Can we "train" or "trick" our brains, through physical therapy or other innovative means, to perform finger movements that we currently cannot perform? Andy Tay tackles this Ask a Neuroscientist question.Read More
What are the brain mechanisms at work when playing the children's game "Concentration"? Do adults benefit from playing it?
Kids seem to remember the tiniest of details from everywhere. But as adults we’ve all had our blurry moments – when all that information gets lost in the jungle of neurons and refuses to leave the tip o’ the tongue, driving us a little crazy. Tinkering with memory using simple card games and extensive brain training has been under the lens lately. But could a game like Concentration help you concentrate? Let’s find out.Read More
Can playing a game improve your cognitive abilities or maintain them as you age? We learned from Erica Seigneur’s post on August 15 that evidence in the neuroscience literature is inconclusive. But a new paper in the September 5 issue of Nature claims to have a breakthrough (1). Dr. Joaquin Anguera and colleagues at UCSF trained older adults to multi-task with a custom-made video game called NeuroRacer and declared big improvements not just in multi-tasking but also in working memory and sustained attention. How are their experiments different from those that reported no effect of brain-training games? Anguera and colleagues focused narrowly on improving multi-tasking in older adults to or above the level of multi-tasking ability found in younger adults. They designed NeuroRacer to get participants to simultaneously drive a virtual car and respond to signs flashing on the computer screen. Both the driving and the responding to signs had many levels of difficulty. For each participant, the authors picked a difficulty level of driving and of responding that the participant could do with 80% accuracy. They defined multi-tasking ability as the difference in accuracy between only responding to signs and responding to signs while driving, with smaller difference indicating greater ability. After these preparations, they measured baseline multi-tasking ability for participants aged 20 to 79 and found a linear decline with age. Then they trained a different group of participants aged 60 to 85 with NeuroRacer for one hour three times a week for four weeks, adapting the difficulty levels as participants got better at the game. An active control group, also aged 60 to 85, played a version of NeuroRacer that would alternate between driving and responding to signs without multi-tasking, but was counseled to believe that they were also training in multi-tasking. A passive control group from the same age group did not play NeuroRacer. At the end of 4 weeks of training, both the experimental and the active control groups could multi-task better than passive controls, and the experimental group was better than active controls. About 6 months after training, the experimental group had lost some multi-tasking ability but was still better than not only both control groups but also a group of 20-year-olds that played NeuroRacer for the first time. On the basis of these results, Anguera and colleagues declared success in using NeuroRacer to improve multi-tasking in older adults.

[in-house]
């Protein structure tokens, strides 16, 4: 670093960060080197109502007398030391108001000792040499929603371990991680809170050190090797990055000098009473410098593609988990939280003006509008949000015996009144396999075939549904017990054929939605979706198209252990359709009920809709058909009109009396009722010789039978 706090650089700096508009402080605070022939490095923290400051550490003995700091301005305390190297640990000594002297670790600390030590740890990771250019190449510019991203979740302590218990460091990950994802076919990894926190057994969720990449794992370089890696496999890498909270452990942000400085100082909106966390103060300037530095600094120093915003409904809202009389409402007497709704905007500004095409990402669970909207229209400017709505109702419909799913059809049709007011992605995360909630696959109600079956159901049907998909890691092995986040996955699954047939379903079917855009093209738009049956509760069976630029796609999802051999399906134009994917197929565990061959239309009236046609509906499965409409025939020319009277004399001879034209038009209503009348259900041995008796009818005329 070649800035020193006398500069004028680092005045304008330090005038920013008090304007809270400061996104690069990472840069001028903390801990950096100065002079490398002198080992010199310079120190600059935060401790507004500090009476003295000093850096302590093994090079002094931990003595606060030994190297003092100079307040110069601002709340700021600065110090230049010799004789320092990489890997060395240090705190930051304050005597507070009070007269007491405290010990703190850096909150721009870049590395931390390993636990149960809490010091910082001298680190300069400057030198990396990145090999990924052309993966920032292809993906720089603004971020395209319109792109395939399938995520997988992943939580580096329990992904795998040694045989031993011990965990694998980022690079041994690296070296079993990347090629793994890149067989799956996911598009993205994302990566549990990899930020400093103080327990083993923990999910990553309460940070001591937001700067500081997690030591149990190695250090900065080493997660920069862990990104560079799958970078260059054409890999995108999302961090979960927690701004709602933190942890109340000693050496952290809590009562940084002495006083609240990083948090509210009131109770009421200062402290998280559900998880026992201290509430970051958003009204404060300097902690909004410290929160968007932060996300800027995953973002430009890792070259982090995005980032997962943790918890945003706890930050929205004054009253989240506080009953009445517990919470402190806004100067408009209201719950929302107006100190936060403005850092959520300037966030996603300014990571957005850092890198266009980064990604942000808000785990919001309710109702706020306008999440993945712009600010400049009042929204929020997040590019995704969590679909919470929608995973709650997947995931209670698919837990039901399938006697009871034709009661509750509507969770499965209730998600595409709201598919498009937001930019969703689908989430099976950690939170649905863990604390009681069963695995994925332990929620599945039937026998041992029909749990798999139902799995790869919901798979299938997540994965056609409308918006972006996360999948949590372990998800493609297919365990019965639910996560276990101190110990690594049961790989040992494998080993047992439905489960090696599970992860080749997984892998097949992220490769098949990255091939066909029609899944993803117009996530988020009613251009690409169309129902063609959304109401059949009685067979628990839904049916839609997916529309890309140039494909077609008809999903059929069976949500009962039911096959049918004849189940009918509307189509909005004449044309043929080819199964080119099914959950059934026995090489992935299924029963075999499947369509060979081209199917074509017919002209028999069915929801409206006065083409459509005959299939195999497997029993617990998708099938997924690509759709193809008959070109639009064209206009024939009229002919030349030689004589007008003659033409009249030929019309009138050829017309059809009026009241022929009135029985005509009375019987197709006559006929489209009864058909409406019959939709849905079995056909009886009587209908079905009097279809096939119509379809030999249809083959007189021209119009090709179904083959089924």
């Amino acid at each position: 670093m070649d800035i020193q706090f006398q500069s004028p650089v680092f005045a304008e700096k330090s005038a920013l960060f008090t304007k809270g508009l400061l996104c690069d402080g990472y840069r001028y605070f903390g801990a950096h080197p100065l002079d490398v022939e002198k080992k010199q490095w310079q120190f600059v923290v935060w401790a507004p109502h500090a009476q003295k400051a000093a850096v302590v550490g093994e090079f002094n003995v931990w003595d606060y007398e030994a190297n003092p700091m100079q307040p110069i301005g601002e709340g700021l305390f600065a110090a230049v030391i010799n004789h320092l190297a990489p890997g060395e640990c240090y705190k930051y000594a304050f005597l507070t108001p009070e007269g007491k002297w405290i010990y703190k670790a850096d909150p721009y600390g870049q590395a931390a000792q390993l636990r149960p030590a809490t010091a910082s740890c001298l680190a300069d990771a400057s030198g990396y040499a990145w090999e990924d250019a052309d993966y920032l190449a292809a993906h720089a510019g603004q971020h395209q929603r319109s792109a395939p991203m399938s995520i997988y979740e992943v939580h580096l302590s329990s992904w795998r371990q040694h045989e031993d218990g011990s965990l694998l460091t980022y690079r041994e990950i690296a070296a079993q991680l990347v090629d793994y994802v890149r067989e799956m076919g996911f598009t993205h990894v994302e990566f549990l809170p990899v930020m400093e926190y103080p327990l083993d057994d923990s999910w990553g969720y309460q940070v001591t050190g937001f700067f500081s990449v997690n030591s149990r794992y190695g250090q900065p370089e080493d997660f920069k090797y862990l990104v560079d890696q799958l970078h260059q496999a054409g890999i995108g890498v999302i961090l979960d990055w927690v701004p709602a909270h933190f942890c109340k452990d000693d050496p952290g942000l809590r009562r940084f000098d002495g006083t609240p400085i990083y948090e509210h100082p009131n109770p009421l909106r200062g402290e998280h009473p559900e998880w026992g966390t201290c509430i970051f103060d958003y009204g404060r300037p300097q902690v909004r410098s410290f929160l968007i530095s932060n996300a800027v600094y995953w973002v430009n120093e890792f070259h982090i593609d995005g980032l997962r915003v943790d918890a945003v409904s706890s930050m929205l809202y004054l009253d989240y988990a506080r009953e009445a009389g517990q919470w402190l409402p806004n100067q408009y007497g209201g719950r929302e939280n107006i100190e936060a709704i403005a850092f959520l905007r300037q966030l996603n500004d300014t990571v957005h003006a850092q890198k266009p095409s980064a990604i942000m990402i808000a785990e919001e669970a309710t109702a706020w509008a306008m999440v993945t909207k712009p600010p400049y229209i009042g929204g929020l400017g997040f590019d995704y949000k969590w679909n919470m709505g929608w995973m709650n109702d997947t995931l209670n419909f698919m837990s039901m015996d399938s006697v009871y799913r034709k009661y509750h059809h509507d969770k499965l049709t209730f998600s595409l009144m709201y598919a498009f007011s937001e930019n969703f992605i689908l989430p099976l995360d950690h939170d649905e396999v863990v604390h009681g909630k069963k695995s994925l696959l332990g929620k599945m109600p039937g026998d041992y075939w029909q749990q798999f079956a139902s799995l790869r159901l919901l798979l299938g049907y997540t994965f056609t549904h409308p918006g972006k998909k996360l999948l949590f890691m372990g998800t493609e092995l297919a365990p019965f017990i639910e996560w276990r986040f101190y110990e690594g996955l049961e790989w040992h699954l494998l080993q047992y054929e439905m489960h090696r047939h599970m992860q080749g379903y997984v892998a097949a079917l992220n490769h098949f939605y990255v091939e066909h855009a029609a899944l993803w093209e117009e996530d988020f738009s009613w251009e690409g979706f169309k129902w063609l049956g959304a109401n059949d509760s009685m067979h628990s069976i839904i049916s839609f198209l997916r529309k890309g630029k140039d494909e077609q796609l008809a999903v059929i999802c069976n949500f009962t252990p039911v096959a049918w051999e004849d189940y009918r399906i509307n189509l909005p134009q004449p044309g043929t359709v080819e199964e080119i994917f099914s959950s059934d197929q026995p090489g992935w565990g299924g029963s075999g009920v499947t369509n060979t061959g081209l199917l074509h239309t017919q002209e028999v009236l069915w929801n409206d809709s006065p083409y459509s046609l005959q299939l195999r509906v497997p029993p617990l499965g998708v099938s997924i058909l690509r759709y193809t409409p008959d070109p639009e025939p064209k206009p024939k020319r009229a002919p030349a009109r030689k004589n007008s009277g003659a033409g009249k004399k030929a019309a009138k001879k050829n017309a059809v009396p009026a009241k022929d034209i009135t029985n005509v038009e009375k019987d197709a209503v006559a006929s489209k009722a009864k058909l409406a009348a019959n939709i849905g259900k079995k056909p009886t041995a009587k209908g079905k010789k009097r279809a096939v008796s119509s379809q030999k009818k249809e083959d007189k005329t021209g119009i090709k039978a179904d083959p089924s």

But did the participants actually improve their cognitive abilities or just got really good at NeuroRacer? To address that, Anguera and colleagues put the participants they trained through more tests. They stuck electrodes to their scalps and measured electrical signals from the brain, called theta waves, that have been correlated with multi-tasking, sustained attention, working memory, and general cognitive control, which I interpret to mean healthy brain. They asked participants to complete another video-game-based test called the Test of Variables of Attention (TOVA), which is commonly used to diagnose ADHD (2). From the results, they declared improved sustained attention. Though they also claimed improvements in working memory, they offered only the briefest of descriptions for their method of testing it in Supplementary Figure 12, and it wasn’t sufficient for me to judge its merits. However, their measurements of theta waves are also supposed to support this claim. In all, Anguera and colleagues went to great lengths to demonstrate general cognitive benefit from NeuroRacer to older adults.
But Anguera and colleagues themselves cite a Nature paper from 2010 by Dr. Adrian M. Owen and others that tested many more participants with brain-training games similar to commercially available ones and reported no evidence of general cognitive benefit from their use. What’s going on here? Anguera and colleagues point out that, unlike Owen and co-workers who tested people from the general population, they trained members of a specific sub-population, older adults, in something where they had a measurable impairment, i.e. multi-tasking. They also stressed that because NeuroRacer adapts its difficulty to the abilities of each user, it provides a consistent challenge and more effective training. Anguera’s supervisor Dr. Adam Gazzaley co-founded Akili Interactive Labs to commercialize the concept of NeuroRacer, so perhaps in a few years we will be able to test it out for ourselves (4). In the meantime, let’s set aside the question of benefit from video games and just appreciate how much fun they are.
- Anguera J A et al. (2013). “Video game training enhances cognitive control in older adults.” Nature. 501:97-101. Paywall.